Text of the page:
It was as beautiful as last year – with the Rose “Phyllis Bide” looking really splendid on the trellis & arches of the Secret Garden. The latter has really come into its own this year and looks established and luxurious with the heady perfume of Honeysuckle – Lonicera “Scentsation” and a very pretty double Philadelphus “Snowbelle”. I’ve included images of my other favourites of the day, including a wonderful white single rose with flushes of pink.
All in all; a truly inspiring garden …

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From Groton to Edwardstone and -:

8 The Winthrops

I had been recommended not to miss this garden if I liked roses –  and there were definitely some wonderful blooms here, as well as some delightful cottage-garden species.

 

Edwardstone Cottage

This garden had stunning Cistus purpureus with petals like crushed silk …

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Walnut Tree Cottage

By the time I found this delightful property it had just gone 4.30 and the garden was officially closed. The owners were extremely friendly,  however,  letting me have a look around and providing me with welcome refreshment ! It was a lovely garden with the highlights being a wonderful brick outbuilding adorned with climbing rose and a stunning deep-raspberry-red lupin – which gave me another favourite image of the day.

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Dormers

I had planned to visit Dormers as my finale because it was open until 5pm. It was a marvellous way to finish the day, as it was a stunning garden in a most favourable setting.
Being surrounded on 3 sides by open fields gave a perfect backdrop to the planting schemes, which had been cleverly designed to maximise vistas from all angles. Beds were planted up to be viewed both looking back into the garden from the field perimeter as well as to be admired with the fields and woods beyond.

There were numerous pathways around the garden which led me to new vistas  &  garden ‘rooms’. It would be difficult for me to choose my favourite feature of the garden – as there were so many-:

The gorgeously romantic pink clematis;

The pond area with views to open countryside;

The amazing selection of roses in the front garden …

Perhaps I would have to say that the vistas created by the rose & clematis-covered archway in the side garden were the loveliest aspect ?

 

Certainly my image below of this vista is my top photograph of the day …

 

Overall – and it is a very tough decision – this was my favourite garden of the day. You will have to visit Dormers next year and decide for yourselves ..!

Chelsworth Open Gardens 26/6/2016

Of all the ‘Open Garden’ events on my calendar for the summer months, Chelsworth was the one that I had been looking forward to the most. It had been 3 years since I last visited this wonderful event – in a village that I consider to be one of Suffolk’s most picturesque.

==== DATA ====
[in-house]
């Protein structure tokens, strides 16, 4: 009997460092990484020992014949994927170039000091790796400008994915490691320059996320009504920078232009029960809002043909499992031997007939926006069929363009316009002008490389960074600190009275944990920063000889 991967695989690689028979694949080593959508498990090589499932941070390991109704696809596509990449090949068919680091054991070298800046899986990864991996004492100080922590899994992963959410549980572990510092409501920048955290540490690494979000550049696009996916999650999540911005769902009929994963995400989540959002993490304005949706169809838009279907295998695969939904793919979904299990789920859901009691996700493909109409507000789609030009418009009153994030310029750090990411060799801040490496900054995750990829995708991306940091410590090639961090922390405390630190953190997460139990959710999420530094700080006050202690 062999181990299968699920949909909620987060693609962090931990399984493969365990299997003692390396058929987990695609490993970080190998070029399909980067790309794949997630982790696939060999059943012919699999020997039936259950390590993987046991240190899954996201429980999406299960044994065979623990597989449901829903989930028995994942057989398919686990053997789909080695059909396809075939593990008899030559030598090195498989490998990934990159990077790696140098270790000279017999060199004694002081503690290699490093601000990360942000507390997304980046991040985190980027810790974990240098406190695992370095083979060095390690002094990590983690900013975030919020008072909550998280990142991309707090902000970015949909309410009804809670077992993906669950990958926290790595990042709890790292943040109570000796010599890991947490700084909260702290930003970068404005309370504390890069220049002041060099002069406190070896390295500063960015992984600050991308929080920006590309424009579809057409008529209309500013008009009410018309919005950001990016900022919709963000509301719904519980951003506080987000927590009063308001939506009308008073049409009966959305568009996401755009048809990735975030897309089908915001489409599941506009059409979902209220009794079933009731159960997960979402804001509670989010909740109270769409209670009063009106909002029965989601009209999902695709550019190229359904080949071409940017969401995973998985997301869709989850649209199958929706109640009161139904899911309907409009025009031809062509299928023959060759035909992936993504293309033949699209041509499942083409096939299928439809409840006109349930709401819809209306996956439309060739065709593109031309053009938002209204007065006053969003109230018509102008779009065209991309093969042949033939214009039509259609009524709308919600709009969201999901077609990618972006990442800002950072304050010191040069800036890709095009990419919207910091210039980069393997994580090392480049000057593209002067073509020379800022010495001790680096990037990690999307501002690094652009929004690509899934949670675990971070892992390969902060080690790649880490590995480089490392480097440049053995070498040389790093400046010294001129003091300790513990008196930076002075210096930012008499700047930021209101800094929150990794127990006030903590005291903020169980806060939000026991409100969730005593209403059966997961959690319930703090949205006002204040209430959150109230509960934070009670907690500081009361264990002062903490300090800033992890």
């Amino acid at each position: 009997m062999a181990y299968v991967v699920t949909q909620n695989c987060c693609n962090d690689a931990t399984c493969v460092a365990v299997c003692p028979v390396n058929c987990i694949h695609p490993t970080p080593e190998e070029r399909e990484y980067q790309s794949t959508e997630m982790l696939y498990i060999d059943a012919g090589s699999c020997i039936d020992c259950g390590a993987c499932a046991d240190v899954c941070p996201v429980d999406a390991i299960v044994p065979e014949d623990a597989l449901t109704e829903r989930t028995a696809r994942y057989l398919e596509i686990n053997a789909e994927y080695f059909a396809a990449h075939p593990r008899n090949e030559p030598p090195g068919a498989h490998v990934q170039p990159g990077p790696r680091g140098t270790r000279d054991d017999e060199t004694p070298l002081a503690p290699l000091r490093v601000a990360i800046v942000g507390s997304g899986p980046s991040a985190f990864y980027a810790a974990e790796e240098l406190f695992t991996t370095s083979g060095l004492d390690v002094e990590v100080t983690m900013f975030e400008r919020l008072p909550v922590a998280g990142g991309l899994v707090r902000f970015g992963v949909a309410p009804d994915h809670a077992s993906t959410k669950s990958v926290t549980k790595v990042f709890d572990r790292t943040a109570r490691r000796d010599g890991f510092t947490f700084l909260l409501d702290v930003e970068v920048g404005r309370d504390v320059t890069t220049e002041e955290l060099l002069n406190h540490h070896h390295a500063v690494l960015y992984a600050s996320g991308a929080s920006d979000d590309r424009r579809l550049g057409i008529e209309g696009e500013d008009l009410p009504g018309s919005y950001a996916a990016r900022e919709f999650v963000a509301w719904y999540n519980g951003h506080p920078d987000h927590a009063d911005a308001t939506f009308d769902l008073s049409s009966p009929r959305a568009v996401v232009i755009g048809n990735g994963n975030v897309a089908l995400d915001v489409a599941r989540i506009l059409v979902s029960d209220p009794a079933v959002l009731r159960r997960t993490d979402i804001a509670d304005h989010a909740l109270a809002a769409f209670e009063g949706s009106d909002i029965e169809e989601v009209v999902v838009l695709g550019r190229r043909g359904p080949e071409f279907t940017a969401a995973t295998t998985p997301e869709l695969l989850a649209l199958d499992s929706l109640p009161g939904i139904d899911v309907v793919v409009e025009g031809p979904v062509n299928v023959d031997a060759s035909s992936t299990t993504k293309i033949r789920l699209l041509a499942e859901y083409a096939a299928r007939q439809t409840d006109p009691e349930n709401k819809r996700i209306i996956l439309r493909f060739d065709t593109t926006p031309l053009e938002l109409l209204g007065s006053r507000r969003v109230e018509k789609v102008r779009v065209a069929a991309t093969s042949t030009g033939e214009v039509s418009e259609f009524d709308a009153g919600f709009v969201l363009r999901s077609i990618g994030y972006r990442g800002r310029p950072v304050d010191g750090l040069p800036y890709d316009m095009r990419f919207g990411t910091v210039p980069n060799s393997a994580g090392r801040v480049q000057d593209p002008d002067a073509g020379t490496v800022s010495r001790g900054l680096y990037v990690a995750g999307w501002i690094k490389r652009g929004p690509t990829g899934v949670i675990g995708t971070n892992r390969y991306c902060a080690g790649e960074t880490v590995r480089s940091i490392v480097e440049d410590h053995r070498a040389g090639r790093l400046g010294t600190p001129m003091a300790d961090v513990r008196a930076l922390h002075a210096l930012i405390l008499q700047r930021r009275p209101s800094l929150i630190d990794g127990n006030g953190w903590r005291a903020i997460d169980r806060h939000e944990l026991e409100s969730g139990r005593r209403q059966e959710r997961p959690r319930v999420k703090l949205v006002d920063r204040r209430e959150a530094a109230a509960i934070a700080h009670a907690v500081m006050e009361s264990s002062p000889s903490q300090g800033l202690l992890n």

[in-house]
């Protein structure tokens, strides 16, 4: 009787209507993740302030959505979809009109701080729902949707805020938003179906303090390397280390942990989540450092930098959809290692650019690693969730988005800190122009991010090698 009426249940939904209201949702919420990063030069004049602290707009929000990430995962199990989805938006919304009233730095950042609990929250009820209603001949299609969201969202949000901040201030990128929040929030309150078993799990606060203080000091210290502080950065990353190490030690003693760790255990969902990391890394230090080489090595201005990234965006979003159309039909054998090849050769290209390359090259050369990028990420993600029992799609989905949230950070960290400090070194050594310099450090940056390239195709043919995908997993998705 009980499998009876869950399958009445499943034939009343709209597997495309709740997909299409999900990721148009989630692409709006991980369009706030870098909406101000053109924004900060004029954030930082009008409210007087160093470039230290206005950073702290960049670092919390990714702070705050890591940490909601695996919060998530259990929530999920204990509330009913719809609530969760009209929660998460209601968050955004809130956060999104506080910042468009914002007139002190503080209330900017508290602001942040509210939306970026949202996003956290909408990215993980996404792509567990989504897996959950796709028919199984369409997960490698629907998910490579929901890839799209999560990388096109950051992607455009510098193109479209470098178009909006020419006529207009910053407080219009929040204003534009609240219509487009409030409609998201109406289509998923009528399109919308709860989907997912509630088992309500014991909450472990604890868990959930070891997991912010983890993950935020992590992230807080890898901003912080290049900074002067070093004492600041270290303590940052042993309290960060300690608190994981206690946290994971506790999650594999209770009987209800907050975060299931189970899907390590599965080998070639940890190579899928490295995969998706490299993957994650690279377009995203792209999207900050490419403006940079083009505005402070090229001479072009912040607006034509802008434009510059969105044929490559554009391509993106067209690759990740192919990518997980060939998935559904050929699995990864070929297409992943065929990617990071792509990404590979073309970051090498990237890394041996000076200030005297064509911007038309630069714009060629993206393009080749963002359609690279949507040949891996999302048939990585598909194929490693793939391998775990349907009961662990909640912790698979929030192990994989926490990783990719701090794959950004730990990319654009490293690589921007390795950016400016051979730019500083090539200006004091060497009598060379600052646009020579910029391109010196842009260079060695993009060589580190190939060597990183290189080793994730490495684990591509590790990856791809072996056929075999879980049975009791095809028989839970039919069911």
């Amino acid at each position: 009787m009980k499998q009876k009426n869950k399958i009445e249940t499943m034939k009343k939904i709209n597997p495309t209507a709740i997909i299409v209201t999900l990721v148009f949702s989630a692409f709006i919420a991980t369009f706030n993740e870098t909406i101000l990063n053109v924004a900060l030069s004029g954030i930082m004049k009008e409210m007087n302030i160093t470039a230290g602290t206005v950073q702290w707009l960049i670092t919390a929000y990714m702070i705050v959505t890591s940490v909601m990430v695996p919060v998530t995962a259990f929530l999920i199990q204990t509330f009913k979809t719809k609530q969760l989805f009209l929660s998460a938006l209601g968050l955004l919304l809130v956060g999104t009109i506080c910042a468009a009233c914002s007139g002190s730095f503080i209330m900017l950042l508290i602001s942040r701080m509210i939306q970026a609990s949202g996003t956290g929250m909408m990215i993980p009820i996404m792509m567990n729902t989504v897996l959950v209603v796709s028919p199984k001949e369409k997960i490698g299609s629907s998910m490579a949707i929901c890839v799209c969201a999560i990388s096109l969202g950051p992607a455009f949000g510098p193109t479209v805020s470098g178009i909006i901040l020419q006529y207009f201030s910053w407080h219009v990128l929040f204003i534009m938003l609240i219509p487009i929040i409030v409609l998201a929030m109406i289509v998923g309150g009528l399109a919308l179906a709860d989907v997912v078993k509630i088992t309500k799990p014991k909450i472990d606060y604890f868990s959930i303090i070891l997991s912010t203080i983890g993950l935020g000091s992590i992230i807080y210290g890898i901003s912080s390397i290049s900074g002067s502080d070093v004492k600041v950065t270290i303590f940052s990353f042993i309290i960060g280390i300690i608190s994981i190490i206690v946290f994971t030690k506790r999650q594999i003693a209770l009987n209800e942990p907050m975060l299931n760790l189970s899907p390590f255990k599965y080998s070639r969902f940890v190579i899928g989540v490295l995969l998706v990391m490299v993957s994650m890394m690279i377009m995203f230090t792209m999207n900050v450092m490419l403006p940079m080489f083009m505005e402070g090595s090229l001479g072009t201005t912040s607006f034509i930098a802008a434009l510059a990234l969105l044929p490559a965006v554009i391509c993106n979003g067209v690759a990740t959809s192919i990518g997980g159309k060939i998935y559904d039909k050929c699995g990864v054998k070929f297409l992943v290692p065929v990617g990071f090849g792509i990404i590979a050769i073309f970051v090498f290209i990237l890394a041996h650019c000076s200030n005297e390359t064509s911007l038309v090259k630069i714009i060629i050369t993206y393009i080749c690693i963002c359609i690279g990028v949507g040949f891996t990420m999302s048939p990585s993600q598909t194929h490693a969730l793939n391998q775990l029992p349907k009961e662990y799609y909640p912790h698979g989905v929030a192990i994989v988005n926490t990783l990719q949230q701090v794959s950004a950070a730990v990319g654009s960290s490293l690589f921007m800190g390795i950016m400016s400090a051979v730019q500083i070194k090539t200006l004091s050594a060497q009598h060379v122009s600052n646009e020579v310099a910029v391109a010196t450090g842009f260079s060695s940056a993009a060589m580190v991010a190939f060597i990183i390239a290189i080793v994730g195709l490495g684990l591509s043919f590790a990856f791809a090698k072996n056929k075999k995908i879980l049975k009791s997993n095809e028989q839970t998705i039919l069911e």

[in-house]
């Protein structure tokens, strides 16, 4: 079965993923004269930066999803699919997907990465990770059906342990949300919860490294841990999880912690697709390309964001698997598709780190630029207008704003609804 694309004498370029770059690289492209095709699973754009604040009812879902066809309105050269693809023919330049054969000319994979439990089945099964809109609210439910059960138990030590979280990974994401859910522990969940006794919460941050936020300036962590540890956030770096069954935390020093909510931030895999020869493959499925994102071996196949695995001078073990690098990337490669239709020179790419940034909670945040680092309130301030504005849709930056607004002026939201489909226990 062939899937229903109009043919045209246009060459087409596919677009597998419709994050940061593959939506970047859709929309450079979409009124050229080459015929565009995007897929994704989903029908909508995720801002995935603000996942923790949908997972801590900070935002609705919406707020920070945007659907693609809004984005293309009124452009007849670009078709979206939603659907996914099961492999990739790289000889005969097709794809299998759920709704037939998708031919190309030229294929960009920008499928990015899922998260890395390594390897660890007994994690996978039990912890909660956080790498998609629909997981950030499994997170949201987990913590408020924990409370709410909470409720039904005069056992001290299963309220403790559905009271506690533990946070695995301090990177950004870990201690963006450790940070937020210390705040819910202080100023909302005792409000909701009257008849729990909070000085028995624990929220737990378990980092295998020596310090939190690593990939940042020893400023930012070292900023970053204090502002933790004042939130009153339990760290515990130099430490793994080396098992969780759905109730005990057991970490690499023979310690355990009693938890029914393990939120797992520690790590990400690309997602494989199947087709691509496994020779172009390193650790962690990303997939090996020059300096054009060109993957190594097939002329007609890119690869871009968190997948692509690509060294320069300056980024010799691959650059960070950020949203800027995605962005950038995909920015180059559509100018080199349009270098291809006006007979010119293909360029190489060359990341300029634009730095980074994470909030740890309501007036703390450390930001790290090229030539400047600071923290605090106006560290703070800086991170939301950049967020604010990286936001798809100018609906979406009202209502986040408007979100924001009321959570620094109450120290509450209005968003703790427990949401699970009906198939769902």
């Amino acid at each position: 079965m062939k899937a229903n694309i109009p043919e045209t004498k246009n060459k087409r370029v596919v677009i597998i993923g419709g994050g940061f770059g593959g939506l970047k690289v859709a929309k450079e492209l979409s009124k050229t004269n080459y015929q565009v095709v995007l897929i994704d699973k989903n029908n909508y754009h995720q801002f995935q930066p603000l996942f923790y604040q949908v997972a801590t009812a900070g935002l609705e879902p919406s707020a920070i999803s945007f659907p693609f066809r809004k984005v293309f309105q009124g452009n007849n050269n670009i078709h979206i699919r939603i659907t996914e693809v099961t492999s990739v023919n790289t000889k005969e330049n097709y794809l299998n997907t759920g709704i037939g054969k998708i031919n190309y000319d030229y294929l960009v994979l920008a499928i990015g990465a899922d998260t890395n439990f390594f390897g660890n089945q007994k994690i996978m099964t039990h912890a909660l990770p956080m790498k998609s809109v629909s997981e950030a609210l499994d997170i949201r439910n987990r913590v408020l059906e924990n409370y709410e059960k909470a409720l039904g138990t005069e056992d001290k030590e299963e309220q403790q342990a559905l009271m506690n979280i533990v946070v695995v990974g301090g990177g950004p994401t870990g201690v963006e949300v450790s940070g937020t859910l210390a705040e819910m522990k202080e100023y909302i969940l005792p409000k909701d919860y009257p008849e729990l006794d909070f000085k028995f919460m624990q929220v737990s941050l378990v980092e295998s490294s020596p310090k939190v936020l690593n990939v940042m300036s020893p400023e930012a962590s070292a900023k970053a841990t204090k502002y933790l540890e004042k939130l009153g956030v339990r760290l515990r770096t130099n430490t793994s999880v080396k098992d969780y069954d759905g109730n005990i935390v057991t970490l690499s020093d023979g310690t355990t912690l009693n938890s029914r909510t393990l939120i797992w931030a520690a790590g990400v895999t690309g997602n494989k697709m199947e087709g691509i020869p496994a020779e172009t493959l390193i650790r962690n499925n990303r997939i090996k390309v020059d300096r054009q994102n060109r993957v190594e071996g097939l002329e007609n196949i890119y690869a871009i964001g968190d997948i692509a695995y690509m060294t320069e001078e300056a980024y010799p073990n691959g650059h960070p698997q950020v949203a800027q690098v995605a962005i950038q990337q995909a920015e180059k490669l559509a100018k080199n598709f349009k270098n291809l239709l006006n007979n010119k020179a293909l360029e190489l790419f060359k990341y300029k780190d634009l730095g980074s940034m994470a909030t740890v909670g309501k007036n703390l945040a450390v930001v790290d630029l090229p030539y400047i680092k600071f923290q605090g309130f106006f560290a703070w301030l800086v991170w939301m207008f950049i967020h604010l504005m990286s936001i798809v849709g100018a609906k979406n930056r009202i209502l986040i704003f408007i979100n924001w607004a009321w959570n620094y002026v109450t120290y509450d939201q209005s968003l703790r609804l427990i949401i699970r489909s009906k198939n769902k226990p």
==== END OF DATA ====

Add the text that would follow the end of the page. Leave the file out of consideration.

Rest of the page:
The characterful houses and cottages that line the main winding route through Chelsworth always catch the eye – and make me want to linger a while to soak up the atmosphere of a country village that seems unspoilt by the passage of time. 

The pretty 13th century church, the pair of narrow bridges that span the River Brett and the abundance of green open spaces, all add to the village’s charm – as does the Peacock Inn, which is a quintessentially English country pub, dating back to the 14th century.

The alluring prospect of wandering freely around the beautiful gardens hidden behind these gorgeous listed buildings was too hard to resist – and I was determined to visit as many as possible. There were 22  gardens in the programme and I was able to look around 16 of them. I started at the west end of the village -so I will just have to begin at the opposite end next year !

I was very excited to be taking photographs of the gardens for 2 reasons -:

Firstly, I didn’t have my SLR camera with its special macro lens on my previous visit, which prevented any close-up shots – and secondly, this year was Chelsworth’s 49th Open Garden event and they are running a photographic competition to produce a 50th Anniversay Calendar …

These are my favourite images from the wonderful selection I visited – each garden having its own special charm …

 

Garden 21 – Swifts 

Chelswoth Blog-1

This garden was of special interest to me, as I was hoping to see a rather gorgeous tabby cat who lived there. I had managed to capture a wonderful close-up photograph of her on my previous visit. Unfortunately, the garden was quite waterlogged after the excess of recent rain, so no doubt Tigger had found a dry, cosy place inside the house ?!

 

Garden 20 – Meadow Cottage

This was the first of the gardens lining the north side of the valley – with many of them lucky enough to have their own meadow land rising up behind them. Perfect for fruit trees, vegetables and wild gardens. I contented myself looking at the lovely cottage plants closest to the house.